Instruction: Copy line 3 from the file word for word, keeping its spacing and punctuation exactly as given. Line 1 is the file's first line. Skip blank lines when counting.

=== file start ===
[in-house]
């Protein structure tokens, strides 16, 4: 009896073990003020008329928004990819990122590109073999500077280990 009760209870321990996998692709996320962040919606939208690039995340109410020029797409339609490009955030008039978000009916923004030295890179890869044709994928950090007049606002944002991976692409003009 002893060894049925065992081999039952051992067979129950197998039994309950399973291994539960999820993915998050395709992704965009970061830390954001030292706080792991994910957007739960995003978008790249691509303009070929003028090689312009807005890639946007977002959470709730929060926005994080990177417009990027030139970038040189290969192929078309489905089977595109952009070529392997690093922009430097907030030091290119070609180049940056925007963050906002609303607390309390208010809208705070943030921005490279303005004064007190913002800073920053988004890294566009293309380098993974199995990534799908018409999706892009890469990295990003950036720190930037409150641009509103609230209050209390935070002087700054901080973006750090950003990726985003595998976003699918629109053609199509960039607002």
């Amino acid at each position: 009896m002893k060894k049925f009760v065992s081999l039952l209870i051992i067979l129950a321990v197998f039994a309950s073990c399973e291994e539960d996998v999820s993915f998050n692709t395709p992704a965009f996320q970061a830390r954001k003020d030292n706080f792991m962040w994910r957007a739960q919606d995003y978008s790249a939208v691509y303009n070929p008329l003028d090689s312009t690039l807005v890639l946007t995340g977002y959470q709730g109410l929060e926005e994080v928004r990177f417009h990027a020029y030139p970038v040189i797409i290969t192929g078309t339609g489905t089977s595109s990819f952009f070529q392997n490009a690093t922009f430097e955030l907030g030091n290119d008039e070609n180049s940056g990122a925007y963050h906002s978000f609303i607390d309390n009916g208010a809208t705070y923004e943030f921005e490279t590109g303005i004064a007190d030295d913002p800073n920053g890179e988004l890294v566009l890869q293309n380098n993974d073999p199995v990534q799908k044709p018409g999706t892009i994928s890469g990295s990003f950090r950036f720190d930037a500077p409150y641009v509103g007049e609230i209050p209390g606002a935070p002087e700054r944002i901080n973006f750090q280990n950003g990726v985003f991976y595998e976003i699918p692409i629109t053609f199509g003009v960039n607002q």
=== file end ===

């Amino acid at each position: 009896m002893k060894k049925f009760v065992s081999l039952l209870i051992i067979l129950a321990v197998f039994a309950s073990c399973e291994e539960d996998v999820s993915f998050n692709t395709p992704a965009f996320q970061a830390r954001k003020d030292n706080f792991m962040w994910r957007a739960q919606d995003y978008s790249a939208v691509y303009n070929p008329l003028d090689s312009t690039l807005v890639l946007t995340g977002y959470q709730g109410l929060e926005e994080v928004r990177f417009h990027a020029y030139p970038v040189i797409i290969t192929g078309t339609g489905t089977s595109s990819f952009f070529q392997n490009a690093t922009f430097e955030l907030g030091n290119d008039e070609n180049s940056g990122a925007y963050h906002s978000f609303i607390d309390n009916g208010a809208t705070y923004e943030f921005e490279t590109g303005i004064a007190d030295d913002p800073n920053g890179e988004l890294v566009l890869q293309n380098n993974d073999p199995v990534q799908k044709p018409g999706t892009i994928s890469g990295s990003f950090r950036f720190d930037a500077p409150y641009v509103g007049e609230i209050p209390g606002a935070p002087e700054r944002i901080n973006f750090q280990n950003g990726v985003f991976y595998e976003i699918p692409i629109t053609f199509g003009v960039n607002q």